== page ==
late summer


This is how late summer feels at the moment – liable to blow away at any time. We veer from warm sunny days to cold rainy days and back again. Shirt sleeves one day, raincoat and wellies the next.

guinea fowl eggs

Even the ducks and guinea fowl seem out of season. One duck has been sitting on a nest that she built higher every day (like the princess and the pea) and finally hatched out two ducklings, both of which perished within a day. The guinea hen disappeared and was eventually located sitting in a patch of thistles on a clutch of eggs that she’s since abandoned, maybe realising that it’s far too late in the year to rear any young or quite possibly just forgetting where she laid her eggs. Having watched her run backwards and forwards alongside a fence for at least five minutes before remembering that she could fly over it to get to the other side, I suspect the latter.

In the fields, the growing cycle continues. The wheat stubble has been cultivated and next year’s oilseed rape crop has been sown, seed heads abound in the margins around the fields and in forgotten corners, ready to burst open. The hedges brim with the autumn colours of hips and haws, unripe hazelnuts that haven’t yet been raided by the squirrels and almost ripe sloes. There are blackberries in every shade between bright unripe green and dull overripe  inky purple and though a lot of the flowers haven’t set this year, there should be enough blackberries around the farm for Beth to pick for her Blackberry Gin.

damson crumble

We climbed the ladder to pick the last greengages from the topmost branches of the tree and then moved seamlessly into damson picking. Perhaps even more than the changing colours of the leaves, it’s the sight of the dusky, deep coloured damsons that signal the end of summer and the beginning of autumn. We stand at the tree and gorge on sweet, juicy greengages but the damsons are too tart for that and are best cooked. Damson crumble is the first thing I make, the fruit exuding a deep purple juice that oozes up around the buttery topping and then there’ll be compotes and fools, maybe ice-cream if we get an Indian summer. The weather forecast is looking as though we may get one. Fingers crossed.

eating greengages

wheat stubble


Phew. Harvest has finished. After days of checking every weather forecast and stopping and starting between showers, the wheat was finished at the weekend and the beans yesterday. This morning, while this year’s harvest was loaded onto lorries to go to the central co-operative grain store, next year’s oilseed rape crop was sown in the cleared fields as the cycle starts off again. On a rather smaller scale, Beth and I have been out along the hedgerows picking blackberries for Slamseys Blackberry Gin. There is one field where the blackberries ripen at least a fortnight ahead of the rest of the farm so it’s good to make a start. A rather less frenzied harvest than the wheat harvest.




In the garden the plums continue to ripen. The cherry plums have all been eaten, the damsons are almost ready and although there are still Czar plums on the tree, we’ve lost enthusiasm for eating them because the greengages are at their peak.  Who wants to eat a boring plum when the greengages are ready? This has been a bumper year for greengages and looking out from the kitchen window, I’ve noticed that everyone walking from the yard makes a detour to pick and eat a few greengages en route to the back door. I could eat greengages for breakfast, lunch and supper and not tire of them in their short season. Sweet, juicy, delicious little greengages.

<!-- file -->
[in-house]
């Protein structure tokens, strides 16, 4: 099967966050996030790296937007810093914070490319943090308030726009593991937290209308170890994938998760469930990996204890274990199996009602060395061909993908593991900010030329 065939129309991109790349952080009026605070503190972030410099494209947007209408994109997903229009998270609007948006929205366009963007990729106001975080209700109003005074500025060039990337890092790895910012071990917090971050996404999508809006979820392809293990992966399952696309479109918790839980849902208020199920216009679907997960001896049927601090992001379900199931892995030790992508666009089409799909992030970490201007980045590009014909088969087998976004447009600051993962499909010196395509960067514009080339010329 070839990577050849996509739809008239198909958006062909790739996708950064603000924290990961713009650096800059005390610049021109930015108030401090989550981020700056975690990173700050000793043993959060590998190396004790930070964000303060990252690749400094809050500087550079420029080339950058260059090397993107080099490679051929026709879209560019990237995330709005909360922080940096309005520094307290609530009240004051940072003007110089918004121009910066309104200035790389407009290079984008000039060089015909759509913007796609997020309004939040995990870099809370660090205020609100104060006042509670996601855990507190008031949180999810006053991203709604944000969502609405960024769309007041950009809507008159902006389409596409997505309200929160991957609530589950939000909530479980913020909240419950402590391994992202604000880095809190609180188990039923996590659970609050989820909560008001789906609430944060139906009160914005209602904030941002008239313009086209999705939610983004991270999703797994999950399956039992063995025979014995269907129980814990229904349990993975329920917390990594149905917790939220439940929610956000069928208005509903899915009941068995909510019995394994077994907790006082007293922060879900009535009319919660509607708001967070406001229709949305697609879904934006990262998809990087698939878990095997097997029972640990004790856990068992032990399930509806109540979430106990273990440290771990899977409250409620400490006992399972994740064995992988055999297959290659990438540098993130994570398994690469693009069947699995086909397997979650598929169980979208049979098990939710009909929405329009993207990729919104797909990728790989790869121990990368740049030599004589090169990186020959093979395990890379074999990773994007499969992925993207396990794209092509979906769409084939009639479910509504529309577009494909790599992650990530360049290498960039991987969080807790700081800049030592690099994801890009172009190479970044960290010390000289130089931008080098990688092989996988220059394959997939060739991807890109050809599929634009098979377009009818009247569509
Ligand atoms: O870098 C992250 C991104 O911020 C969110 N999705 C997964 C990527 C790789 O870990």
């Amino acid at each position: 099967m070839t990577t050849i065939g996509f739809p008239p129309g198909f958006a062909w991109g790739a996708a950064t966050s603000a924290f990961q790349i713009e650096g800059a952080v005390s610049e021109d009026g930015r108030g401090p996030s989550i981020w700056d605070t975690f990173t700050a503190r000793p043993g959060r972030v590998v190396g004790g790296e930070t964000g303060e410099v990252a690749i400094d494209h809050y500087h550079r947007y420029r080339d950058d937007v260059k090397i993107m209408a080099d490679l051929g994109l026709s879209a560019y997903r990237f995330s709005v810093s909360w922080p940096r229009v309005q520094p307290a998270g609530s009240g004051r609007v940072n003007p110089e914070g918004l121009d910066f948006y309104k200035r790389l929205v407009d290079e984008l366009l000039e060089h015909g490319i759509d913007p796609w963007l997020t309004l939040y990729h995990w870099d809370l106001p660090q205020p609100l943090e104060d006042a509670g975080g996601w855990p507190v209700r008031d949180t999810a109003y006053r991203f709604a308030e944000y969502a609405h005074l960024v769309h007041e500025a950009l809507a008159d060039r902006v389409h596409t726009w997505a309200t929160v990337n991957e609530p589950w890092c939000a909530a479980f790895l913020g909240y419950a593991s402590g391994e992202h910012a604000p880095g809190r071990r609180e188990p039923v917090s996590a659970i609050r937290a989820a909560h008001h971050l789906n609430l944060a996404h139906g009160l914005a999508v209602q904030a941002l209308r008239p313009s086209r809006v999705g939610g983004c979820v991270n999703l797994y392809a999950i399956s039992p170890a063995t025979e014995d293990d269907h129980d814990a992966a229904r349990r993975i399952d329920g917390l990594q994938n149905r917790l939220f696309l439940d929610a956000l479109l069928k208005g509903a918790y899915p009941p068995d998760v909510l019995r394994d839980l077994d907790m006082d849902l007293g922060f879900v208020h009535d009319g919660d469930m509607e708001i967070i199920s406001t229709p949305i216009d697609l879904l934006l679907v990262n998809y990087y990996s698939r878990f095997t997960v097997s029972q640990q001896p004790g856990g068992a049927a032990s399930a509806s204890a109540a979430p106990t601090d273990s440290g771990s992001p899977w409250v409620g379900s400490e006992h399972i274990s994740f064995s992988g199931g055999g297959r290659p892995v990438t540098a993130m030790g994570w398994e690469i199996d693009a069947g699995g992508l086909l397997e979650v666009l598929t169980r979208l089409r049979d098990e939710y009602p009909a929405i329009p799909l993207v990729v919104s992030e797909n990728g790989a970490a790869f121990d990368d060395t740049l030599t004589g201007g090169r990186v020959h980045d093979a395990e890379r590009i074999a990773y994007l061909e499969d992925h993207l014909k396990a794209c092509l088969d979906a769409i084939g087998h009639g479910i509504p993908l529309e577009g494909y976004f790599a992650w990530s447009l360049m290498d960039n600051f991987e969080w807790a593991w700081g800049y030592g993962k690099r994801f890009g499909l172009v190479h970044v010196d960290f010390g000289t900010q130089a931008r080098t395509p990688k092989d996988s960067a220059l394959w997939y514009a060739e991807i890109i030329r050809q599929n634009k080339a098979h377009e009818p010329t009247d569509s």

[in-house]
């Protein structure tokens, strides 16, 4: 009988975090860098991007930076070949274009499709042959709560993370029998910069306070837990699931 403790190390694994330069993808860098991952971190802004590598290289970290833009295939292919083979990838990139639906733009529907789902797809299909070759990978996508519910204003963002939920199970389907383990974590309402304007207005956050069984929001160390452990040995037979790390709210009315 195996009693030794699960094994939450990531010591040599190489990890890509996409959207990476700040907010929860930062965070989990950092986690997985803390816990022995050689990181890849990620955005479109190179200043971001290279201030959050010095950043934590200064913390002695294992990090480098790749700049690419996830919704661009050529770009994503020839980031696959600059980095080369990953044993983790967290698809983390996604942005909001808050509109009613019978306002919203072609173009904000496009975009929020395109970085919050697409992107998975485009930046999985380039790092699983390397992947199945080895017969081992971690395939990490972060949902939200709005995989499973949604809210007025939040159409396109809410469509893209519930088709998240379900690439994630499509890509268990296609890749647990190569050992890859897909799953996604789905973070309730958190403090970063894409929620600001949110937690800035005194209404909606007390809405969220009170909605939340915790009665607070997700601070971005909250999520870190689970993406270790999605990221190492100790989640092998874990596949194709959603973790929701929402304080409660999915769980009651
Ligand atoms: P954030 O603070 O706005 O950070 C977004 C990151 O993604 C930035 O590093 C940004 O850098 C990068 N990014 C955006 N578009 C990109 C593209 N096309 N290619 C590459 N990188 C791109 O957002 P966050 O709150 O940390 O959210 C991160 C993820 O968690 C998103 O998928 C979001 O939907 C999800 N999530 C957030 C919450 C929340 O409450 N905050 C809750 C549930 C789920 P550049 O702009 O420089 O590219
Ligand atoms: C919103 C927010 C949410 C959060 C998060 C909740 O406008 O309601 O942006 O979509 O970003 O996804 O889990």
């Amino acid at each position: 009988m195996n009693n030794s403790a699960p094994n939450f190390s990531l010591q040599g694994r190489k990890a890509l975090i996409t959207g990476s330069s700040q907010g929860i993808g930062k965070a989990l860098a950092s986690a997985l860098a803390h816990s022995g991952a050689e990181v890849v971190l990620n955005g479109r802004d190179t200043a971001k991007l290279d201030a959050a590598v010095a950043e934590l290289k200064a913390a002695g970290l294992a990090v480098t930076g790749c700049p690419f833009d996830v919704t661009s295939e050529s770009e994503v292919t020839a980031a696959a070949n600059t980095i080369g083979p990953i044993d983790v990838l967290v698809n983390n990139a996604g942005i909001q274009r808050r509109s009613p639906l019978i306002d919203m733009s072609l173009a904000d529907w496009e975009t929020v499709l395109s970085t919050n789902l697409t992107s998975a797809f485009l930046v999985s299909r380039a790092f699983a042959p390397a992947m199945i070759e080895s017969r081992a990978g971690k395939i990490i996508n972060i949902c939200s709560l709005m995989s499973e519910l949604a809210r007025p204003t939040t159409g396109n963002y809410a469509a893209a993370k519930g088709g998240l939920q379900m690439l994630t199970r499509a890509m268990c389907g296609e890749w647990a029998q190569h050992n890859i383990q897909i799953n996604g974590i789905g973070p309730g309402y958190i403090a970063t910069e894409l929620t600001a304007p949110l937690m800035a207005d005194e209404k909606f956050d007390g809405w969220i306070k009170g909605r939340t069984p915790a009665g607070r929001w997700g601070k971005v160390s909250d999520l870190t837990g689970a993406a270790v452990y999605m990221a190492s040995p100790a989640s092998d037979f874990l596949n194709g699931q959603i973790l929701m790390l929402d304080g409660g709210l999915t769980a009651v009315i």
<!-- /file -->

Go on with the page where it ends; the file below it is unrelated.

I’ve been making loads of greengage compote and greengage crumble; some is eaten straight away and the rest frozen. Sometimes I cook the greengages swiftly on the hob with a little water or roast them in the oven but more often than not I use my mother’s technique for dealing with greengages or plums. Because sometimes mothers know best. Simply put a kilo of very ripe greengages into a bowl, pour over boiling water and leave for a minute. Then tip the fruit into a bowl of cold water and slip the skins off. Cut the fruit in half, pop out the stones and lay the fruit in a shallow dish. Sprinkle with a dessertspoon of sugar, cover with cling film and put in the fridge for an hour or two for the sugar to draw out the juices. I vaguely remember Mum’s instructions were to leave them for longer, but I don’t plan far enough ahead for that. Kind of cooked but not cooked.

When I was explaining what I was doing to one of my daughters who’d wandered into the kitchen, I told her it was just like skinning tomatoes. “Who on earth skins tomatoes?” she asked in a scathing tone. Well, sometimes I do. I like sandwiches made with skinned tomatoes, white bread, plenty of butter and a little salt and pepper. Skinned tomatoes are best because when you squash the sandwich, the bread soaks up all the copious juice. What do you mean, you don’t squash your tomato sandwiches? Didn’t you ever take tomato sandwiches on a school trip and pull out a warm, soggy and flattened sandwich? I rather liked them and always thump my fist on a tomato sandwich to recreate the effect.

greengage sandwich

While we were having this conversation, a lemony Madeira loaf cake was cooling on the table and it was but a short step before I’d cut two slices of the loaf  and made a Greengage Sandwich – greengages, crème patisserie and Maderia cake. I thought about cutting off the crusts but decided that was a step too far. Much better than a Victoria Sandwich (mainly because there’s almost as much filling as cake).

Almost as good as a squashed tomato sandwich.


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